News Releases

Thursday, October 31, 2019

Isakson, Casey Applaud Committee Passage of Bipartisan Health Measures

Over-the-counter drug reform; infant, childhood death awareness measures advance to full Senate

WASHINGTON – U.S. Senators Johnny Isakson, R-Ga., and Bob Casey, D-Pa., today applauded the Senate health committee’s passage of two measures they introduced to improve public health and help consumers and families.

The Over-the-Counter Monograph Safety, Innovation, and Reform Act would streamline and modernize the Food and Drug Administration’s (FDA) process regulating how over-the-counter medications are brought to market and monitored for safety and effectiveness. It would also speed up the current years-long approval process for new over-the-counter medications. It passed in committee by voice vote.

The Scarlett’s Sunshine on Sudden Unexpected Death Act would strengthen existing efforts to understand Sudden Unexpected Infant Death and Sudden Unexpected Death in Childhood. Currently, data about these unexpected infant and child deaths is not consistently or comprehensively collected, which limits the ability to conduct research that can lead to explanations and prevention. This measure would supply grants to help states improve data collection, improve death scene investigations related to unexpected infant and child deaths, promote safe sleep practices, and conduct death reviews for unexpected infant and child fatalities. It passed unanimously by voice vote.

“Senator Casey and I have been working for a long time on overhauling our woefully outdated over-the-counter drug approval process to help innovative products get to the pharmacy shelf and to give consumers the most up-to-date safety information on these medications. I have also been honored to work with Senator Casey on ensuring we are employing every resource available to combat infant mortality and protect our youngest and most innocent lives,” said Isakson. “I’m so glad to see each of these bills pass in committee, and Senator Casey and I will continue working with our colleagues to move them through the Senate.”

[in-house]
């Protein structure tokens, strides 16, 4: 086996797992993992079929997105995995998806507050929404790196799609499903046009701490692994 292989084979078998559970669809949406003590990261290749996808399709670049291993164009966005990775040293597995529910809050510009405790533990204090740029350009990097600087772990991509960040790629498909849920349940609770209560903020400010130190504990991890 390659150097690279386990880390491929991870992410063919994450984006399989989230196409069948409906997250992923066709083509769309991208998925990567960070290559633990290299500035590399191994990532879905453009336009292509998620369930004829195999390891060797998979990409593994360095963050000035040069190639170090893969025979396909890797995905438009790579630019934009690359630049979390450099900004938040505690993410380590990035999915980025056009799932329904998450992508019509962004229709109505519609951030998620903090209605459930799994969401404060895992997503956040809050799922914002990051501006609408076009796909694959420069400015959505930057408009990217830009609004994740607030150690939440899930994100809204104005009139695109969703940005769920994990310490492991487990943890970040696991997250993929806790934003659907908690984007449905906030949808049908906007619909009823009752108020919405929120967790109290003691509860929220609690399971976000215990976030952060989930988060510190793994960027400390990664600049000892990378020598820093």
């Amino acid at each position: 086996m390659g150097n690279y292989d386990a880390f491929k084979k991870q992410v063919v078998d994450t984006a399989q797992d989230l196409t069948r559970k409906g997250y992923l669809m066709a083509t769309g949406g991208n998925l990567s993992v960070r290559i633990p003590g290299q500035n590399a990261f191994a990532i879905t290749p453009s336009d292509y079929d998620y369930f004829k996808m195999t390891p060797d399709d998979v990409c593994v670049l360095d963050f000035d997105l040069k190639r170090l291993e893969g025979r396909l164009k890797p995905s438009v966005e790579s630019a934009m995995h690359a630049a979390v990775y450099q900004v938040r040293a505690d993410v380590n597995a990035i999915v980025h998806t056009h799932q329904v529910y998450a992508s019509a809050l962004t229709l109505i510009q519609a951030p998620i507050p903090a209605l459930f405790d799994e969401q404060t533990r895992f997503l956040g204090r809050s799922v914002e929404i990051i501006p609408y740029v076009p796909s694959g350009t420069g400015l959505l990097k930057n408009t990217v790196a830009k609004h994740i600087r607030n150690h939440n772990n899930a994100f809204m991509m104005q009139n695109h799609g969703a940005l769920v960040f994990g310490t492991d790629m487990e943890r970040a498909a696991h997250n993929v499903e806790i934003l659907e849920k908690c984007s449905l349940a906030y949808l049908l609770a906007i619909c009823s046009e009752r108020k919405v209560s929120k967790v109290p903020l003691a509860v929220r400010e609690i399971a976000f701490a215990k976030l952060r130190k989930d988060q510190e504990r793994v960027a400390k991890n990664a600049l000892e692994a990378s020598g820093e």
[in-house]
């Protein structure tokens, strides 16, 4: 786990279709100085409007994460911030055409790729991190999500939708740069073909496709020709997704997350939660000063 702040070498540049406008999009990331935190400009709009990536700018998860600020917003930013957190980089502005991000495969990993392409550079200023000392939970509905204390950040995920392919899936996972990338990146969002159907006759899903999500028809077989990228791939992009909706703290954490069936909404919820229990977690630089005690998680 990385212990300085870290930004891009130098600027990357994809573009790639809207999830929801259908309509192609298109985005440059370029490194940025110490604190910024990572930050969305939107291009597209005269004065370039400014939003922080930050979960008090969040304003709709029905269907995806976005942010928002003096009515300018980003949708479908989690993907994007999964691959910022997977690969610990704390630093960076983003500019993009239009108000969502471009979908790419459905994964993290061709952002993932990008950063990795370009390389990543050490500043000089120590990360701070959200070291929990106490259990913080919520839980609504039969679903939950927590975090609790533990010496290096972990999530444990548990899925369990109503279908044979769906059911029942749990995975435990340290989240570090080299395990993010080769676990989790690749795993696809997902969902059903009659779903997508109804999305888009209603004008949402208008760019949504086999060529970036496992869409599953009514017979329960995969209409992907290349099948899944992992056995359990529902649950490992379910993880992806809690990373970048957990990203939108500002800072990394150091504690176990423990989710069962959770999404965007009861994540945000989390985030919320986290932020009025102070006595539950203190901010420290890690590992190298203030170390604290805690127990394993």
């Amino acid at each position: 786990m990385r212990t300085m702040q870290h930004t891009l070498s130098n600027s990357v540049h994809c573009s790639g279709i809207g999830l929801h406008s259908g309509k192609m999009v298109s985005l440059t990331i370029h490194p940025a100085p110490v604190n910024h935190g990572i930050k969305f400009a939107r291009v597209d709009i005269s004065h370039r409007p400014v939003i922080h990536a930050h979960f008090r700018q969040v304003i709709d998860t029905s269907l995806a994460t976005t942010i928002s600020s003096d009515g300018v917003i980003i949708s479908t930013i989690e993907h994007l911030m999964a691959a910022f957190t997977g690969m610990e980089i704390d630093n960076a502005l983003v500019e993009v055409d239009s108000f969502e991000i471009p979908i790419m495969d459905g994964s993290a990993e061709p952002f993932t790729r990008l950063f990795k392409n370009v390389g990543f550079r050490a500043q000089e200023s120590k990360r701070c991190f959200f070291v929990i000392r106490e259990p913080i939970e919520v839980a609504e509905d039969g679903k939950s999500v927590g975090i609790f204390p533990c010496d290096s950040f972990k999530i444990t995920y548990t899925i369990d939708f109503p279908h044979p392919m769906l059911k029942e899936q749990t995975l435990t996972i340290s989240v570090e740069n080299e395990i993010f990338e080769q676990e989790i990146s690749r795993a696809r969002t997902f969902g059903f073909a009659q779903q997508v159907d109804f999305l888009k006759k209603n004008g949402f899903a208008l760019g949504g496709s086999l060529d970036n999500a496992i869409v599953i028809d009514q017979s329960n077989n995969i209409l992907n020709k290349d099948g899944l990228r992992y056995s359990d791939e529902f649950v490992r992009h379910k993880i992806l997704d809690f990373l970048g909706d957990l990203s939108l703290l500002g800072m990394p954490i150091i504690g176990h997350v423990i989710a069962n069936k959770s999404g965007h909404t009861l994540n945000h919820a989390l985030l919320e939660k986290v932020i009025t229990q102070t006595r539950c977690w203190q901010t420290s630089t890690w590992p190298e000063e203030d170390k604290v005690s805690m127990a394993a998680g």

“I am pleased that the HELP Committee has passed both bills that Senator Isakson and I have been working on. The Over-the-Counter Monograph Safety, Innovation, and Reform Act will update and modernize the regulation of over-the-counter drugs to provide confidence to American consumers that non-prescription drugs have appropriate oversight from the FDA, and that the FDA has the authority to take swift action to protect public health should a safety problem occur. I am also glad that we passed Scarlett’s Sunshine on Sudden Unexpected Death Act, which will strengthen state and federal efforts to investigate and collect information when an infant or young child dies. The data we gain from these critical efforts will help us to learn more about the causes of unexplained deaths and develop new tools to prevent and reduce infant deaths,” said Casey.

About the Over-the-Counter Monograph Safety, Innovation, and Reform Act:
The FDA’s “over-the-counter monograph system” to regulate these medications was implemented in 1972. While modern medicine is constantly improving and adapting as research offers new information, the regulatory system remains outdated, putting consumer health at risk and hindering innovation that could benefit all Americans.

A version of this legislation was originally introduced by Isakson and Casey in January 2018 and it was previously approved 22-1 by the Senate Health, Education, Labor and Pensions Committee on April 24, 2018. Additional information on the bill can be found here.

About the Scarlett’s Sunshine on Sudden Unexpected Death Act:
The Scarlett’s Sunshine on Sudden Unexpected Death Act coordinates efforts between the Centers for Disease Control and Prevention (CDC) in Atlanta and state and local agencies to improve reporting for Sudden Unexpected Infant Death and Sudden Unexpected Death in Childhood through grant funding, and it encourages states to use standardized infant and child death reporting forms developed by, or in conjunction with, the CDC.

This bill has been endorsed by the American Academy of Pediatrics, Children’s Hospital Association, Cribs for Kids, First Candle, March of Dimes, Kids in Danger, SUDC Foundation, Within our Reach, Aaron Matthew SIDS Guild of Seattle Children’s Hospital, and Child Care Aware. Additional information on the bill can be found here.

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